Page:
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Aug 4 2010

Federal EHR incentives: A quick guide

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President Obama signed the American Recovery and Reinvestment Act of 2009 (ARRA) in February 2009. The part of the law known as the HITECH Act promotes the meaningful use of electronic health records (EHR) by providing financial incentives to certain healthcare professionals. Below is a review of the incentive programs’ key components.

What agencies are providing financial incentives?
Medicare and Medicaid will each have separate incentive programs.

What types of healthcare professionals may receive incentive payments?
For the Medicare program, physicians (whether MDs or DOs), podiatrists, optometrists and chiropractors may all claim incentives. For the Medicaid program, eligible professionals include physicians (pediatricians have special eligibility and payment rules), dentists, nurse practitioners and physician assistants who treat patients in a rural health clinic or Federally Qualified Health Center that is led by a PA.

Can I claim incentives through both programs?
No. Eligible healthcare professionals may participate in only one incentive program.

How much money can an eligible professional receive?
Participants who meet all requirements for EHR incentives can receive up to $44,000 over five years in payments from Medicare, or they may receive up to $63,750 over six years from Medicaid.

Can any physician receive incentive payments?
No. Hospital-based physicians who perform substantially all of their services in an inpatient hospital setting or emergency room only do not qualify. The final meaningful use rule clarifies questions about hospital-based providers in ambulatory settings.

When will incentive payments begin?
Registration by eligible providers who wish to receive the Medicare or Medicaid payments will begin in January 2011. A registration link will be available at Attestations for the Medicare program will start in April 2011, and Medicare incentive payments will begin in mid-May 2011. States will initiate their incentive programs on a rolling basis pending CMS approval of the State Medicaid HIT plan.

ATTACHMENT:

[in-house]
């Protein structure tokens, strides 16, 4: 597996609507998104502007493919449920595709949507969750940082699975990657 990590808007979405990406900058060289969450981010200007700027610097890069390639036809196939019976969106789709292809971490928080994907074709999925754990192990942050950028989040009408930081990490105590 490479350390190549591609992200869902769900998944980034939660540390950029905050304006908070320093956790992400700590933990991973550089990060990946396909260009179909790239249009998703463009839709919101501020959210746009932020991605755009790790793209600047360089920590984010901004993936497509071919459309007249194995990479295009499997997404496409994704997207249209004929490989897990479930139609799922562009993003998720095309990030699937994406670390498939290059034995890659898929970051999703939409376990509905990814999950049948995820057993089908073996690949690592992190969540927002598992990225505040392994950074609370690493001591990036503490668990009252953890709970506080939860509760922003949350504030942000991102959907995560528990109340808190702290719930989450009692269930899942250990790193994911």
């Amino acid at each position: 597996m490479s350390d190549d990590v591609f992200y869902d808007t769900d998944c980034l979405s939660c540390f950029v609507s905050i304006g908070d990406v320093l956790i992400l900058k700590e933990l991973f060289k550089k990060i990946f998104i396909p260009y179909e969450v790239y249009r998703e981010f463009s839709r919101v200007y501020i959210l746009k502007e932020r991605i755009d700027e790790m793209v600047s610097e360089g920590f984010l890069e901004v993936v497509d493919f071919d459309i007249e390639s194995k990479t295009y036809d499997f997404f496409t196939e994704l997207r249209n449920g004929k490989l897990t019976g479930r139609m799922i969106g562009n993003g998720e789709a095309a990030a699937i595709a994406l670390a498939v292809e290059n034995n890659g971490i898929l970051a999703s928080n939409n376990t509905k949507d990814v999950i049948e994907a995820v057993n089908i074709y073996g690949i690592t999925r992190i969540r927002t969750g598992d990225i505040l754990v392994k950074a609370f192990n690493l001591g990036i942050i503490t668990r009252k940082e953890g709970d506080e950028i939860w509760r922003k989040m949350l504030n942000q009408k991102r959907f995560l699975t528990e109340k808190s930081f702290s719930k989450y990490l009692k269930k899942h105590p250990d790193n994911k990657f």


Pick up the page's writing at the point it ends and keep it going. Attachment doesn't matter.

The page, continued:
When will incentive payments stop?
Medicare will make no incentive payments for EHR use after 2016, so apply ASAP if you intend to claim the maximum incentive under Medicare. Medicaid will make incentive payments beyond 2016, but eligible professionals may not receive payments for more than six years.

What must a medical practice do to qualify for incentives, other than adopt EHR?
Practices must demonstrate “meaningful use” of EHR, meet requirements for submitting information on clinical and health information quality measures and be able to demonstrate interoperability with other healthcare facilities to receive payments. All of these criteria must be met to receive payments. The final rule on meaningful use sets up a two track approach that divides objectives into required core objectives on which all providers must report and a menu of set objectives from which providers can choose to report what is most important to them.

I’m not sure what “meaningful use” entails. How can I ensure I qualify for payments?
DHHS finalized the rules governing the EHR incentive programs on July 13, 2010. The final rule defines meaningful use and specifies the steps that healthcare professionals must take to qualify. CMS has created a fact sheet on the rules and program standards at

I can’t afford to invest in EHR right now, even with incentive payments. Are there consequences for sticking with paper records?
Yes. Incentive payments are a carrot to encourage adoption of certified EHR systems, but there’s also a stick for those who don’t. Healthcare professionals who do not demonstrate “meaningful use” of EHR by 2015 will receive a Medicare fee cut of up to 5 percent.

Source: Centers for Medicare & Medicaid Services
Did you know?
The NCMB recently amended its position statements titled Medical Record Documentation and Retention of Medical Records to address electronic medical records (EMR).

The changes include language that advises licensees to be sure records accurately reflect elements of proper documentation and that confidentiality is preserved when EMRs are discarded or destroyed.

View these statements.

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